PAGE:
Yes, seen here from the kayak after launching, it’s a Northern water snake (Nerodia sipedon).
1:39 p.m.: Fortified by lunch, I resume paddling south, getting closer to the I-80 bridge.
1:55 p.m.: After six miles on the Delaware, I pulled into the beach at Kittatinny Point.
It was a cloudy day, and I foolishly had neglected to put on sunscreen. I soon realized that my legs were very burnt. I hope they’ll eventually heal.
We were told not to even report to the barbecue/camping site until 4:00, which left a lot of time to kill. I began playing Frisbee with a lovely lady, but another lovely lady—one of my passengers from Queens—wanted to visit Dingmans Falls, in Pennsylvania. Loathe to leave the Frisbee lady behind, I suggested that she come with us, but she was a driver and didn’t feel that she could leave her group there. [My other passenger also declined, and he said that he’d catch a ride to the barbecue/camping site with someone else.]
So my passenger and I began driving on Old Mine Road, soon becoming lost as the road branched without a sign telling us which branch to follow. I eventually plugged in my GPS, which directed us to Dingmans Ferry. There we found this bridge across the Delaware River (the photograph is actually from our return trip, heading east). [The Dingmans Ferry Bridge is the last privately owned toll bridge on the Delaware River.]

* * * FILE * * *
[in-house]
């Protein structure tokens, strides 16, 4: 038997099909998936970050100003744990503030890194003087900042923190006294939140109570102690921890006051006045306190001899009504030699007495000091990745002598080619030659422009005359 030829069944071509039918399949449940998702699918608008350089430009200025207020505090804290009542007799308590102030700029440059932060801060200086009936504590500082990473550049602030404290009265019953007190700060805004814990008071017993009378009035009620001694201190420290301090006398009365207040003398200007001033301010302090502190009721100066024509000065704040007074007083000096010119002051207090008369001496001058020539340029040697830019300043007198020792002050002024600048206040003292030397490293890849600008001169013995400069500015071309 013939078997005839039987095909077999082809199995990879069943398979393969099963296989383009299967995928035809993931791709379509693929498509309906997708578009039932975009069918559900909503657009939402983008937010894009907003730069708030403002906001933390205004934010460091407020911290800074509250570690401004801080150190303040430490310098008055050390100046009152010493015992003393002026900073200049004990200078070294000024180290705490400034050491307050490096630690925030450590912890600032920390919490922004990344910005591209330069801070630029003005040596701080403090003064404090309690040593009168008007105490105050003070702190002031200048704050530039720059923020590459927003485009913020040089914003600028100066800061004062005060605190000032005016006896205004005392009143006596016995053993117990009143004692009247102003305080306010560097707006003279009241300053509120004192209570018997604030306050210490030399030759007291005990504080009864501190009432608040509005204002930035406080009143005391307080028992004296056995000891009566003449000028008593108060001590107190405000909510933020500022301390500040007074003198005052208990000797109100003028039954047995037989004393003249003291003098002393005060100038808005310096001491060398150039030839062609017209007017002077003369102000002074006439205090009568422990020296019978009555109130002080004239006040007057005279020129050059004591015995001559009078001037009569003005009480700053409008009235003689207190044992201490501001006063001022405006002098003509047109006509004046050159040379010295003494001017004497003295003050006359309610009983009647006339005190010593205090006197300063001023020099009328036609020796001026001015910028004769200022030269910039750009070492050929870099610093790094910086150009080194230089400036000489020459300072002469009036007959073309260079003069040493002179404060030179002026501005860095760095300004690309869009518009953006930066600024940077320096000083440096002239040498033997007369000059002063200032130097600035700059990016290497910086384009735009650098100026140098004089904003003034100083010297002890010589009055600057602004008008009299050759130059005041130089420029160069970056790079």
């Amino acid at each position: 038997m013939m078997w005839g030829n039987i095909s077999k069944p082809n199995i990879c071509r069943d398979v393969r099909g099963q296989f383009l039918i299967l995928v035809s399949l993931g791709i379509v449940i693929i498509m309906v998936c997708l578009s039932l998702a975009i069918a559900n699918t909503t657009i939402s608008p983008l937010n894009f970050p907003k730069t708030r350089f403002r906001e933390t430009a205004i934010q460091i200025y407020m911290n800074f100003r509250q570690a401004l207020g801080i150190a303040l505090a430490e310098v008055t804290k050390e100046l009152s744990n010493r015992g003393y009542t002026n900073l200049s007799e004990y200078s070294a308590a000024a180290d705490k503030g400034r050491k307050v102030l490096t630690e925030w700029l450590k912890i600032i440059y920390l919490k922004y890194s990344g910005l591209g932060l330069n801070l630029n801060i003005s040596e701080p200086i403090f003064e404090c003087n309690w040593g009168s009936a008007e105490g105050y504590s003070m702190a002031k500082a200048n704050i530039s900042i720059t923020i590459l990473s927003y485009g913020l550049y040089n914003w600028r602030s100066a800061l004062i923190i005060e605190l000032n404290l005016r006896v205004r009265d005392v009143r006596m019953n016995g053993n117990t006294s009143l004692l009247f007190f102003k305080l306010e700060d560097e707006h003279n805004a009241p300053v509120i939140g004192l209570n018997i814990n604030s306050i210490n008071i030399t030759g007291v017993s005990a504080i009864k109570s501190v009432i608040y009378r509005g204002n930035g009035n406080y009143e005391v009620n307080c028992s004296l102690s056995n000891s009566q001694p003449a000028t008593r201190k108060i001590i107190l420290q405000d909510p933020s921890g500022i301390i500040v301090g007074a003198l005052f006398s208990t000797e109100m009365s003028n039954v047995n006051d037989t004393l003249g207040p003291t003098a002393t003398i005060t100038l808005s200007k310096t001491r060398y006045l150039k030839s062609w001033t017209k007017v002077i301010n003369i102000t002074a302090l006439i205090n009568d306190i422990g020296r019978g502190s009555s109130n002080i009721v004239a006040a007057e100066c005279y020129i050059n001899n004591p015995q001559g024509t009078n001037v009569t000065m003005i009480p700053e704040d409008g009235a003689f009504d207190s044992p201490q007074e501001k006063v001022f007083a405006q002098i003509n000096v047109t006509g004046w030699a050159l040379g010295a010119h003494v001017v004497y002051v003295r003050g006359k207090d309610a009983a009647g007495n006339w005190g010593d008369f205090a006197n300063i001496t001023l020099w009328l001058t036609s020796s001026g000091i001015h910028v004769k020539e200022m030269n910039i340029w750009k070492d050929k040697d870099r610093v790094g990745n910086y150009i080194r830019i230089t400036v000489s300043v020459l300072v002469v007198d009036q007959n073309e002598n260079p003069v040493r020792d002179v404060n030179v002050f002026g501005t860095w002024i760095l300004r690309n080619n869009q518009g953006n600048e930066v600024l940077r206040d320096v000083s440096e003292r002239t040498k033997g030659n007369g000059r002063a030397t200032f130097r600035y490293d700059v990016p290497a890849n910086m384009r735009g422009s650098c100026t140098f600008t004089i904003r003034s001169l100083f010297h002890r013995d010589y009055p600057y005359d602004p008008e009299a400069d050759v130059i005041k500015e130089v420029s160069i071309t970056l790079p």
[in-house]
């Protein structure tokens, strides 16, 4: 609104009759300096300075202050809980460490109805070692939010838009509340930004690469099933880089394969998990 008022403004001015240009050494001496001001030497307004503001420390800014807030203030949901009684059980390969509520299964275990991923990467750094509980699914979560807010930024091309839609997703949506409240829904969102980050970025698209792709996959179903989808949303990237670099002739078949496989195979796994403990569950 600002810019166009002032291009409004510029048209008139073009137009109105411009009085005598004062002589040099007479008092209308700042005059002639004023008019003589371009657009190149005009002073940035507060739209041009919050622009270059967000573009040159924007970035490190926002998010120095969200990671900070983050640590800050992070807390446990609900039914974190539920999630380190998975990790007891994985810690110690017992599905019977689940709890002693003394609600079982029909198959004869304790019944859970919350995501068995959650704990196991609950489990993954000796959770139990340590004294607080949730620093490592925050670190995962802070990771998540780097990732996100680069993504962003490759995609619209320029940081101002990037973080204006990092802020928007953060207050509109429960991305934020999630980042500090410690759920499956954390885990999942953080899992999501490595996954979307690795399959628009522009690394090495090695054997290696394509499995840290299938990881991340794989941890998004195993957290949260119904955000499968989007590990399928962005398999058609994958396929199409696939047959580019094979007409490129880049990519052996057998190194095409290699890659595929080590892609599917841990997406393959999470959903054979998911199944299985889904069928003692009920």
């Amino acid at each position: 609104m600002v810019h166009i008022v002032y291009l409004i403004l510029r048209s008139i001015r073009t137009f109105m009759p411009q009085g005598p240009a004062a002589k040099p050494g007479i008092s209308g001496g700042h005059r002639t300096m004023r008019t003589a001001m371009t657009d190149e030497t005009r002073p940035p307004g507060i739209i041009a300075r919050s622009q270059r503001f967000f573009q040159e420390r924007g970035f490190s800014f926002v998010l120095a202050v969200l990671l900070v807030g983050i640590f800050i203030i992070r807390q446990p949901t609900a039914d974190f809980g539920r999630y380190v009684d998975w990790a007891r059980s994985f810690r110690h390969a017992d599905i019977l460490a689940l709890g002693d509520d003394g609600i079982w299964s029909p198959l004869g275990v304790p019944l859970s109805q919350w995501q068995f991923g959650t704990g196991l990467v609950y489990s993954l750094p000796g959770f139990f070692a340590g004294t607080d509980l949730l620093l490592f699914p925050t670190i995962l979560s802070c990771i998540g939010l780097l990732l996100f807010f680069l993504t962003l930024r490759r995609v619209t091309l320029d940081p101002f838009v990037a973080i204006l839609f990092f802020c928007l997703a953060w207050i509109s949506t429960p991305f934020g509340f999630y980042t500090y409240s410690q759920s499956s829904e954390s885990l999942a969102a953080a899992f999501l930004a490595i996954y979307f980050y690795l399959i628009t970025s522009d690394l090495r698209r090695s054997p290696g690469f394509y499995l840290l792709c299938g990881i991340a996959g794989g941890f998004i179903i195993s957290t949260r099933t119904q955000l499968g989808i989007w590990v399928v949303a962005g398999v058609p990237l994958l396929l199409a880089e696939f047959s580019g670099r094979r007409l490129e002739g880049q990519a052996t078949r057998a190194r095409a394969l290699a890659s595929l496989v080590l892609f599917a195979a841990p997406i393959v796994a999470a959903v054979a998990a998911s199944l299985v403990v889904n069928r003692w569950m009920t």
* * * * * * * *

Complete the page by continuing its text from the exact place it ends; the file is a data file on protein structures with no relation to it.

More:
4:41 p.m.: We arrived at the Dingmans Falls Visitor Center. Following the footpath, we first arrived at Silverthread Falls, with a vertical drop of 80′.
We continued on the path, which ran along a nice stream.
4:51 p.m.: We soon arrived at Dingmans Falls, which has a 130′ drop.
5:06 p.m.: A path and series of steps led to the top of Dingmans Falls:
We then returned over the Dingmans Ferry Bridge, again got lost (even with the GPS, which was telling us to drive offroad), but eventually made it to Rivers Bend Group Campsite. This was around 6:30 p.m., and we were afraid that all the food would be gone. In fact, the salad appetizers were gone, but the main course of burgers and hot dogs was just getting started, and we waited in line and soon had a bit of food.
Monday: Some people came only for boating, some only for the barbecue, etc., so it is hard for me to say how many were there at any one time. I believe there were about 70 camping, though. Here’s the campsite in the morning.